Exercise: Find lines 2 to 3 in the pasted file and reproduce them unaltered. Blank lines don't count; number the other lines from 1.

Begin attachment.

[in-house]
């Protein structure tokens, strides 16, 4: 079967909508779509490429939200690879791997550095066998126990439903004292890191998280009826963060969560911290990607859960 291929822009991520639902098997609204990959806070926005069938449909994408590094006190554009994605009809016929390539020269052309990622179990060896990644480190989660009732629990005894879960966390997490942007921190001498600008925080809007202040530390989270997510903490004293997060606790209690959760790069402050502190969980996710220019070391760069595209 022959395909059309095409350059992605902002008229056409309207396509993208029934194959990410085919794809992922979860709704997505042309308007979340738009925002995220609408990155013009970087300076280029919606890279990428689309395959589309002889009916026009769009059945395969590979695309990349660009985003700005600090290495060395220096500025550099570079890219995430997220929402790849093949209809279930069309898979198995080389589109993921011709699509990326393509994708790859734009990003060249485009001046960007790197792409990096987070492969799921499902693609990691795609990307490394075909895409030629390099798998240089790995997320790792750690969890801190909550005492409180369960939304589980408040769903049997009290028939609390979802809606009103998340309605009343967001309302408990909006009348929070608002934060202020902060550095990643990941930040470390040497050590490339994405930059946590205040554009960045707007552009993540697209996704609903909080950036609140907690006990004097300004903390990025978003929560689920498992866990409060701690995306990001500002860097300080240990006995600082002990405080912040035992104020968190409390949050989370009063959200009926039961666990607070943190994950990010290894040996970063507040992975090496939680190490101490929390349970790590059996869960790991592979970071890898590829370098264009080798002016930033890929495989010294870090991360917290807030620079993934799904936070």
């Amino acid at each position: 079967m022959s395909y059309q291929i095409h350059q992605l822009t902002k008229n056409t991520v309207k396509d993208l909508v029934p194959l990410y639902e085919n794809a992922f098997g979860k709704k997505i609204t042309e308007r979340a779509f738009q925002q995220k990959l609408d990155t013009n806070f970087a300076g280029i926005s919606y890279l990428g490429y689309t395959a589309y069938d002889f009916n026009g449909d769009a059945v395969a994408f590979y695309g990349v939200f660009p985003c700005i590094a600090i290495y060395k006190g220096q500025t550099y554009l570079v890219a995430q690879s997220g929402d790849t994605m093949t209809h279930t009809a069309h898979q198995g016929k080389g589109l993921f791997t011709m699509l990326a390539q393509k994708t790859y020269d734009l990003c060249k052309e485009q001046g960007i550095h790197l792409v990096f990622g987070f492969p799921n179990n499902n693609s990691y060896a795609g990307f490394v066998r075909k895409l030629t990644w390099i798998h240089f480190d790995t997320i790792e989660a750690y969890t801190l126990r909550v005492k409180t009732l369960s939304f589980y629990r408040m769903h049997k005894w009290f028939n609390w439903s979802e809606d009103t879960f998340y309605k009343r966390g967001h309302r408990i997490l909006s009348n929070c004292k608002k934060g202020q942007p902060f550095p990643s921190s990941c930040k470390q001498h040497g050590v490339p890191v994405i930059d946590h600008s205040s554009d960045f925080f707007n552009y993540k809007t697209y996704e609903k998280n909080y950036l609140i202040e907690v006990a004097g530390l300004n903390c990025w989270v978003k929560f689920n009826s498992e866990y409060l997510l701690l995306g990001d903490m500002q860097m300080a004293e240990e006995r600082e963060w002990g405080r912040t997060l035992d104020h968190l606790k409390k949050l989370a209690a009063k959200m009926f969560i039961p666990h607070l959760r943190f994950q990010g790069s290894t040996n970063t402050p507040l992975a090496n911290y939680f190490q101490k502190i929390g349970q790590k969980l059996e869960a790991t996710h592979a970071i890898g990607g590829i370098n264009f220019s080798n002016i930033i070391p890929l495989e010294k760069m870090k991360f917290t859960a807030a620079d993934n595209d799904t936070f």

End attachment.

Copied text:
């Protein structure tokens, strides 16, 4: 079967909508779509490429939200690879791997550095066998126990439903004292890191998280009826963060969560911290990607859960 291929822009991520639902098997609204990959806070926005069938449909994408590094006190554009994605009809016929390539020269052309990622179990060896990644480190989660009732629990005894879960966390997490942007921190001498600008925080809007202040530390989270997510903490004293997060606790209690959760790069402050502190969980996710220019070391760069595209 022959395909059309095409350059992605902002008229056409309207396509993208029934194959990410085919794809992922979860709704997505042309308007979340738009925002995220609408990155013009970087300076280029919606890279990428689309395959589309002889009916026009769009059945395969590979695309990349660009985003700005600090290495060395220096500025550099570079890219995430997220929402790849093949209809279930069309898979198995080389589109993921011709699509990326393509994708790859734009990003060249485009001046960007790197792409990096987070492969799921499902693609990691795609990307490394075909895409030629390099798998240089790995997320790792750690969890801190909550005492409180369960939304589980408040769903049997009290028939609390979802809606009103998340309605009343967001309302408990909006009348929070608002934060202020902060550095990643990941930040470390040497050590490339994405930059946590205040554009960045707007552009993540697209996704609903909080950036609140907690006990004097300004903390990025978003929560689920498992866990409060701690995306990001500002860097300080240990006995600082002990405080912040035992104020968190409390949050989370009063959200009926039961666990607070943190994950990010290894040996970063507040992975090496939680190490101490929390349970790590059996869960790991592979970071890898590829370098264009080798002016930033890929495989010294870090991360917290807030620079993934799904936070």
């Amino acid at each position: 079967m022959s395909y059309q291929i095409h350059q992605l822009t902002k008229n056409t991520v309207k396509d993208l909508v029934p194959l990410y639902e085919n794809a992922f098997g979860k709704k997505i609204t042309e308007r979340a779509f738009q925002q995220k990959l609408d990155t013009n806070f970087a300076g280029i926005s919606y890279l990428g490429y689309t395959a589309y069938d002889f009916n026009g449909d769009a059945v395969a994408f590979y695309g990349v939200f660009p985003c700005i590094a600090i290495y060395k006190g220096q500025t550099y554009l570079v890219a995430q690879s997220g929402d790849t994605m093949t209809h279930t009809a069309h898979q198995g016929k080389g589109l993921f791997t011709m699509l990326a390539q393509k994708t790859y020269d734009l990003c060249k052309e485009q001046g960007i550095h790197l792409v990096f990622g987070f492969p799921n179990n499902n693609s990691y060896a795609g990307f490394v066998r075909k895409l030629t990644w390099i798998h240089f480190d790995t997320i790792e989660a750690y969890t801190l126990r909550v005492k409180t009732l369960s939304f589980y629990r408040m769903h049997k005894w009290f028939n609390w439903s979802e809606d009103t879960f998340y309605k009343r966390g967001h309302r408990i997490l909006s009348n929070c004292k608002k934060g202020q942007p902060f550095p990643s921190s990941c930040k470390q001498h040497g050590v490339p890191v994405i930059d946590h600008s205040s554009d960045f925080f707007n552009y993540k809007t697209y996704e609903k998280n909080y950036l609140i202040e907690v006990a004097g530390l300004n903390c990025w989270v978003k929560f689920n009826s498992e866990y409060l997510l701690l995306g990001d903490m500002q860097m300080a004293e240990e006995r600082e963060w002990g405080r912040t997060l035992d104020h968190l606790k409390k949050l989370a209690a009063k959200m009926f969560i039961p666990h607070l959760r943190f994950q990010g790069s290894t040996n970063t402050p507040l992975a090496n911290y939680f190490q101490k502190i929390g349970q790590k969980l059996e869960a790991t996710h592979a970071i890898g990607g590829i370098n264009f220019s080798n002016i930033i070391p890929l495989e010294k760069m870090k991360f917290t859960a807030a620079d993934n595209d799904t936070f």